(Re)Claiming Play: An Individual and Community Movement Towards Playfulness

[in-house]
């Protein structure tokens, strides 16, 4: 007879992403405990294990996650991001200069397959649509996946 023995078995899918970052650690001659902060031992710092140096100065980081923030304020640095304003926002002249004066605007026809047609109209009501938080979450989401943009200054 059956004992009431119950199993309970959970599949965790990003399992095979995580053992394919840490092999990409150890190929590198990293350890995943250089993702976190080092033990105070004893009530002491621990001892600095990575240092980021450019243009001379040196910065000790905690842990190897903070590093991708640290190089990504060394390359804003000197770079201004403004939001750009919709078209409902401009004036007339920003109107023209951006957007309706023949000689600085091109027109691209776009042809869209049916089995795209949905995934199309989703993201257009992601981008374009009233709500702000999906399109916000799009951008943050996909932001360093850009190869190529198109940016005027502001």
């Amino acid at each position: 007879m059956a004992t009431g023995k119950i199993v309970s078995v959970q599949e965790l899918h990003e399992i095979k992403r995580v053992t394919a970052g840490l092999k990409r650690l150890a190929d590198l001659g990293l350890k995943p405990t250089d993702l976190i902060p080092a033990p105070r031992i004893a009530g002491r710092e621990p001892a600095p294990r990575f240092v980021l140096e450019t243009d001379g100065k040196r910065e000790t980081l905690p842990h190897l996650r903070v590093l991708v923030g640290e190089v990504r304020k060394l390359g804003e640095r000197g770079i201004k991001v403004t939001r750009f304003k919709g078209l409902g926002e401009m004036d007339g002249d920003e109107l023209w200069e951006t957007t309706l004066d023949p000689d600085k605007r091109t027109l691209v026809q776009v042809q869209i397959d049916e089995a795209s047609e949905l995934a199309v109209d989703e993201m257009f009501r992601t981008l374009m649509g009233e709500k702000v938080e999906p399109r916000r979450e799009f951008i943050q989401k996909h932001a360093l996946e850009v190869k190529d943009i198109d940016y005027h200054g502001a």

This study aimed to closely examine what caregivers of children 9 years of age and younger perceive to be barriers affecting access to play. The current study is a lived inquiry (Dimitriadis, 2016) of my own experiences and of facilitated in-person conversations surrounding play, mostly with caregivers of children aged 9 years old and under. I also solicited hundreds of comments and submissions to a social media account surrounding this research. I used grounded theory methods to analyze the data, and founded a non-profit organization to aid in the application of some of the findings towards my own community. This study found that individuals can have great agency over the personal and systemic factors that appear to affect play. Awareness and prioritization of play is perceived to be the greatest catalyst to play and affects each of the following categories: The Cost of Play, Extracurricular Activities and Play, the Quality of Early Learning Environment, Mental Health and Play, and (Re)claiming a Playful Self. The participation in (re)claiming of a playful self, children’s play in early learning and school settings, community opportunities for whole wellness, and community opportunities for free play is a fundamental form of self and community compassion that lead to a greater sense of self and social justice. The current study adds to the study of play and accessibility through an autoethnographic, qualitative approach. It has also led to the creation of a website (Blaisdell, 2019) social media pages (Project Play YQR, n.d.), and some important community partnerships with other community-based organizations as a result of an action-orientation to the research. It also presents potential implications for community policy discussions and highlights the need for greater community education and awareness surrounding play.